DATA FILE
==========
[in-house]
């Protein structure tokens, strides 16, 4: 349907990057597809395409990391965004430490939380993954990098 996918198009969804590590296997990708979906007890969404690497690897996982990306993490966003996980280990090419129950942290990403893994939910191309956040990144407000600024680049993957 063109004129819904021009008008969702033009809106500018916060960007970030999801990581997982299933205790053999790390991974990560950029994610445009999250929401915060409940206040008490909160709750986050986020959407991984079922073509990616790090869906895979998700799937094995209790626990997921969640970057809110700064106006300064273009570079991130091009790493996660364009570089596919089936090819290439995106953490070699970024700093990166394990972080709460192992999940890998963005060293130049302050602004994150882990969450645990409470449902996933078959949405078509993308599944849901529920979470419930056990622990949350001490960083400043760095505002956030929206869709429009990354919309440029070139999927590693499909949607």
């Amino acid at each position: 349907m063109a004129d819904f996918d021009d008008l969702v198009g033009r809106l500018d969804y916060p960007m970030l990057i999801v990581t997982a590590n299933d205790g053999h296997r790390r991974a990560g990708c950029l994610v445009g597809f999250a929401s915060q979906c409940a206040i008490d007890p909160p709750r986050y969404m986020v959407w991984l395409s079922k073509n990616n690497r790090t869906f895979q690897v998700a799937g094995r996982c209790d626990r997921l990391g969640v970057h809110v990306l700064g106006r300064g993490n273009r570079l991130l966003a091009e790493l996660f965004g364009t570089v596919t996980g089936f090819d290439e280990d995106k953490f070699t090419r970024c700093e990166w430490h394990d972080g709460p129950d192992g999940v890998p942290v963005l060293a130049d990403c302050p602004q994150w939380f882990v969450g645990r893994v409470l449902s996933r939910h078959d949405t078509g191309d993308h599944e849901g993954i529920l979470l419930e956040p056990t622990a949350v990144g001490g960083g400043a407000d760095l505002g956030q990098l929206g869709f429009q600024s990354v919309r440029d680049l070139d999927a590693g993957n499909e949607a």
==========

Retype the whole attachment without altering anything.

[in-house]
């Protein structure tokens, strides 16, 4: 349907990057597809395409990391965004430490939380993954990098 996918198009969804590590296997990708979906007890969404690497690897996982990306993490966003996980280990090419129950942290990403893994939910191309956040990144407000600024680049993957 063109004129819904021009008008969702033009809106500018916060960007970030999801990581997982299933205790053999790390991974990560950029994610445009999250929401915060409940206040008490909160709750986050986020959407991984079922073509990616790090869906895979998700799937094995209790626990997921969640970057809110700064106006300064273009570079991130091009790493996660364009570089596919089936090819290439995106953490070699970024700093990166394990972080709460192992999940890998963005060293130049302050602004994150882990969450645990409470449902996933078959949405078509993308599944849901529920979470419930056990622990949350001490960083400043760095505002956030929206869709429009990354919309440029070139999927590693499909949607």
């Amino acid at each position: 349907m063109a004129d819904f996918d021009d008008l969702v198009g033009r809106l500018d969804y916060p960007m970030l990057i999801v990581t997982a590590n299933d205790g053999h296997r790390r991974a990560g990708c950029l994610v445009g597809f999250a929401s915060q979906c409940a206040i008490d007890p909160p709750r986050y969404m986020v959407w991984l395409s079922k073509n990616n690497r790090t869906f895979q690897v998700a799937g094995r996982c209790d626990r997921l990391g969640v970057h809110v990306l700064g106006r300064g993490n273009r570079l991130l966003a091009e790493l996660f965004g364009t570089v596919t996980g089936f090819d290439e280990d995106k953490f070699t090419r970024c700093e990166w430490h394990d972080g709460p129950d192992g999940v890998p942290v963005l060293a130049d990403c302050p602004q994150w939380f882990v969450g645990r893994v409470l449902s996933r939910h078959d949405t078509g191309d993308h599944e849901g993954i529920l979470l419930e956040p056990t622990a949350v990144g001490g960083g400043a407000d760095l505002g956030q990098l929206g869709f429009q600024s990354v919309r440029d680049l070139d999927a590693g993957n499909e949607a």